Why do these students go disproportionately to community colleges? The explanation is obvious: lower cost, open access, geographical proximity, job-aligned curricula and an institutional focus on students with work and caregiving responsibilities. Many are first-generation college students, and some, in consequence, don’t even know the difference between community and bachelor’s colleges.

The big problem at two-year institutions isn’t access—after all, for most low-income students, community college is already tuition-free, thanks to federal Pell Grant funding and various promise programs.

The real problems are threefold:

  1. Nonacademic impediments. Many of the challenges that community college students face are rooted in economics. Programs like CUNY’s ASAP demonstrate that the biggest barriers to success at two-year institutions include the cost of childcare, transportation and textbooks. ASAP and similar initiatives also reveal the need for more high-touch support services and corequisite supplemental instruction. Yet, even though ASAP doubles associate degree graduation rates, only CUNY’s community colleges and a handful of others have implemented this program.
  2. Underfunding, a challenge worsened by recent cuts to state funding. Even though community colleges serve the most economically disadvantaged students, resource constraints result in spending substantially less than four-year institutions on instruction, student support and other student services. Per-student expenditures at community colleges are, on average, nearly 30 percent less than at public master’s institutions and 65 percent less than at public research universities. One result: a greater reliance on part-time adjunct faculty and on instructors without a terminal degree.
  3. Barriers to transfer. These barriers include delays in transcript evaluation, credit loss, poorly aligned curricula, inadequate transfer advising, course unavailability and unreceptive and unsupportive four-year campuses.

As Logue makes clear, unless these three obstacles are addressed, community colleges’ ability to serve their essential functions will always be hamstrung.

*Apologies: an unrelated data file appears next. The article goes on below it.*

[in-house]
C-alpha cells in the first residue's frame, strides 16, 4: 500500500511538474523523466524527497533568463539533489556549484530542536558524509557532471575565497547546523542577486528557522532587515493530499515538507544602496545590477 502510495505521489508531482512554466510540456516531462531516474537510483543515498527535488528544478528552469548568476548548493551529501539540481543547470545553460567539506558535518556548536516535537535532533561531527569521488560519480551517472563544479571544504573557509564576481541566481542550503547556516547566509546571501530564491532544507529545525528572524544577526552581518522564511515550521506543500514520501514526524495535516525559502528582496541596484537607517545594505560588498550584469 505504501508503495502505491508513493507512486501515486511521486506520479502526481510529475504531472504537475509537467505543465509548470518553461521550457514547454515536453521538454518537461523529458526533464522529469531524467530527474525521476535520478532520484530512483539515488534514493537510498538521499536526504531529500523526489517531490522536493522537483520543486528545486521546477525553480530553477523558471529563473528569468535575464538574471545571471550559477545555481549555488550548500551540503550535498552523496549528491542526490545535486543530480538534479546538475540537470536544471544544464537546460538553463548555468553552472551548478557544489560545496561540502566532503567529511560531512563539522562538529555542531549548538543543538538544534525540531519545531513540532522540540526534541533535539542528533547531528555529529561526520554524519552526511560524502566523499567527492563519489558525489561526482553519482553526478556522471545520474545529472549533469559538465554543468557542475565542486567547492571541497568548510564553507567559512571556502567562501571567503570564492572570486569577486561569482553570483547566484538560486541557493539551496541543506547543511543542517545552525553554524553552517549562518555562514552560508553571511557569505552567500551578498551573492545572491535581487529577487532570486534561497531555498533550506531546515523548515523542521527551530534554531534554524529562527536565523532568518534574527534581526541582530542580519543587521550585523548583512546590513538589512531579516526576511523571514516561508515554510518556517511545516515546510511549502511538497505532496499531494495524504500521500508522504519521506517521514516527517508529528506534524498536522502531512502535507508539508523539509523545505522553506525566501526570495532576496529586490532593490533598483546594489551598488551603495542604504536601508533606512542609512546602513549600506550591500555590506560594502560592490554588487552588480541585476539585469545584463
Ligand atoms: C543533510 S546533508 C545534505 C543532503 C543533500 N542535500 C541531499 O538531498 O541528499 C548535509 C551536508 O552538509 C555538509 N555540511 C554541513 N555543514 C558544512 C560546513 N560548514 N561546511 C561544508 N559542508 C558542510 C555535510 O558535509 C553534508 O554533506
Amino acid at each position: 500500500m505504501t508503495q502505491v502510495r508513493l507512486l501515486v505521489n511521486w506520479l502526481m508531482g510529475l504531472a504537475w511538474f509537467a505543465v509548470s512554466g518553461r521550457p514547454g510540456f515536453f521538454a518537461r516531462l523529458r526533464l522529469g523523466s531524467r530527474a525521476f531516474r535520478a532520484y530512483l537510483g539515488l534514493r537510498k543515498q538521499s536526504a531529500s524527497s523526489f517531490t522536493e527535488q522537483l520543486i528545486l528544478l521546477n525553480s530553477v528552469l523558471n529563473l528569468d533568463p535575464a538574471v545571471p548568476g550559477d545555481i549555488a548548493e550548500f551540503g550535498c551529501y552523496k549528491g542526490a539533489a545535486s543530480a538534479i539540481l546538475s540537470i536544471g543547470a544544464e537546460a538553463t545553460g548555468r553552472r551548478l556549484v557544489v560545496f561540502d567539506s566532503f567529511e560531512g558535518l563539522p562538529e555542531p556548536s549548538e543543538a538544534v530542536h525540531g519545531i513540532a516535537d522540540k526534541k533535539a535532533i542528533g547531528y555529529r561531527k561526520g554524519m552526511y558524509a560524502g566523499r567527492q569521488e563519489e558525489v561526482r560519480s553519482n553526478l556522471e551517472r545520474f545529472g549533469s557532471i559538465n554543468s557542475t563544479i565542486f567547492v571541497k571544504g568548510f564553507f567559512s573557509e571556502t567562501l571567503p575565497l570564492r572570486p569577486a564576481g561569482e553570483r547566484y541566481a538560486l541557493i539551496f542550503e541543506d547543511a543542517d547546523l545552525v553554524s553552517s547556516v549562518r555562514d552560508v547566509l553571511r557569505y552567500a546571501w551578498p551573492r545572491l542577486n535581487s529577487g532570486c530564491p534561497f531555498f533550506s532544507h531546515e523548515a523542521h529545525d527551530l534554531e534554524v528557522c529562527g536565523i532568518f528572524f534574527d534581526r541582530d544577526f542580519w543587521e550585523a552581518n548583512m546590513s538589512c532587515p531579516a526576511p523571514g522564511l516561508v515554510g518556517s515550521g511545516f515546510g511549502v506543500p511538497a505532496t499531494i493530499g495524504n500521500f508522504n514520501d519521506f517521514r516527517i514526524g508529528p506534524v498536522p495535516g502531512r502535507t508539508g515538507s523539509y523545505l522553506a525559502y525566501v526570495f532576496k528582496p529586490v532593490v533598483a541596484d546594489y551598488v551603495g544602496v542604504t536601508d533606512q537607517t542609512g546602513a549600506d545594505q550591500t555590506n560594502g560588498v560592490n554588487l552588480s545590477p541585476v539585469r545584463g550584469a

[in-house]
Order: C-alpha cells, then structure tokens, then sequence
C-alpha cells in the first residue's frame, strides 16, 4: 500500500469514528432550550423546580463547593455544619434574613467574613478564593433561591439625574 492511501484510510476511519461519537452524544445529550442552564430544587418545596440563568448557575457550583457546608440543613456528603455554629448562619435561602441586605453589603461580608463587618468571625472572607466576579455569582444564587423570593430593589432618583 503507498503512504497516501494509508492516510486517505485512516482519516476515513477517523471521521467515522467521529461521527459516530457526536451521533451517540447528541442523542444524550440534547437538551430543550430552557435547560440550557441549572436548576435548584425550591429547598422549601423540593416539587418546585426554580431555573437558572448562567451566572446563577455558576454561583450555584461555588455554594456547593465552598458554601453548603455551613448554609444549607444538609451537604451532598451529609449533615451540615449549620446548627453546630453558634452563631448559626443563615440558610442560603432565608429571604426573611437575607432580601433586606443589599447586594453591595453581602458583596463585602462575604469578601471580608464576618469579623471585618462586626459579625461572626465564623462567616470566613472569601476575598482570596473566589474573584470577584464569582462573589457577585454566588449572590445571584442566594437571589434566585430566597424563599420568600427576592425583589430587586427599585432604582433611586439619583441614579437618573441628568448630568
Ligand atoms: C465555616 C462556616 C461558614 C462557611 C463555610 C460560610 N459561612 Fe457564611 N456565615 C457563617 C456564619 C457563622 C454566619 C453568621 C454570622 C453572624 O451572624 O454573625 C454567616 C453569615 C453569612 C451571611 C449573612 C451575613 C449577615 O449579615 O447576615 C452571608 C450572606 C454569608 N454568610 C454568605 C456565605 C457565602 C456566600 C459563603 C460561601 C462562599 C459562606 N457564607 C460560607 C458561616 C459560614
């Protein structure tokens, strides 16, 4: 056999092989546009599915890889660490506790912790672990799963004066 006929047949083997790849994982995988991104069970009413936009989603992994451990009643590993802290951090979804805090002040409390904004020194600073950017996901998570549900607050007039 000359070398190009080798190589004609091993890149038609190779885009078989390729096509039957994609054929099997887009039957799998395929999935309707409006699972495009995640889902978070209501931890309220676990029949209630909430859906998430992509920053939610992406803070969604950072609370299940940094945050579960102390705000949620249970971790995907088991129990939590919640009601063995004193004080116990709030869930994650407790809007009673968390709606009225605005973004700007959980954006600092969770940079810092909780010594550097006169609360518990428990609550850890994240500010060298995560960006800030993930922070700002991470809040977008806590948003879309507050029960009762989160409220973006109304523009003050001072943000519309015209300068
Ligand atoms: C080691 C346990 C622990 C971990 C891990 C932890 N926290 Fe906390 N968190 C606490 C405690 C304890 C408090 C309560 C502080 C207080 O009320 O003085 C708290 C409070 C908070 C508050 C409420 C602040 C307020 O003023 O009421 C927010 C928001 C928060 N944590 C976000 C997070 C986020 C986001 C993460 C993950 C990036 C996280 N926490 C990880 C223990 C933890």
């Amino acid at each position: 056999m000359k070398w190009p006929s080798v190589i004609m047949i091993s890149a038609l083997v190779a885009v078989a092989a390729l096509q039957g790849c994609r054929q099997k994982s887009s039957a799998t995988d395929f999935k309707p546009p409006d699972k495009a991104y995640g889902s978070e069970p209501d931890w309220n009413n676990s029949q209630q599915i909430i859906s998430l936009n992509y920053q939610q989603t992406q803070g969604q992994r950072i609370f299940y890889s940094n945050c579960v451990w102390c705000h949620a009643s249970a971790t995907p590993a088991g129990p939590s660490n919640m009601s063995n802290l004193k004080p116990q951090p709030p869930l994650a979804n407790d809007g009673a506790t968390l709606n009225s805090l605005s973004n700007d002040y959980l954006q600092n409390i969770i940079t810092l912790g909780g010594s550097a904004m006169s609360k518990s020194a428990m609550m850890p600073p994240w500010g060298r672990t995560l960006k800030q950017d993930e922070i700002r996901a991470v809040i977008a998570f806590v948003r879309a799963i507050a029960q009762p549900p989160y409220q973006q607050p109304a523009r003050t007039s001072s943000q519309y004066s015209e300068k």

The underfunding of community colleges is part and parcel of bigger problems within our educational system:

  • A regressive approach to spending that fails to adequately fund vocational, technical, applied and career education.
  • Differentials in spending that significantly privilege students who can afford to attend a four-year college or university full-time.
  • A willingness to treat the distribution of students across class lines as a reflection of talent, ability, merit and work ethic.

If our goal as a society is to encourage a far larger number of students to earn a bachelor’s degree, we need to remove the many obstacles—financial as well as academic—that stand in the way.

If, on the other hand, we believe that a decent standard of living should not require a four-year degree, then we, as a society, need to support multiple pathways that will provide people with the skills and credentials they need to succeed in their chosen field.

Either way, far greater investments in community college need to be a part of the answer. If President Biden wants to return to the bedroom, I’d urge him to consider scaling proven approaches, like ASAP, a comprehensive program to help students earn an associate degree within three years by providing financial, academic and personal support, and expanding CUNY’s Pathways initiative, which helps ease transfer between two- and four-year institutions.

Steven Mintz is professor of history at the University of Texas at Austin.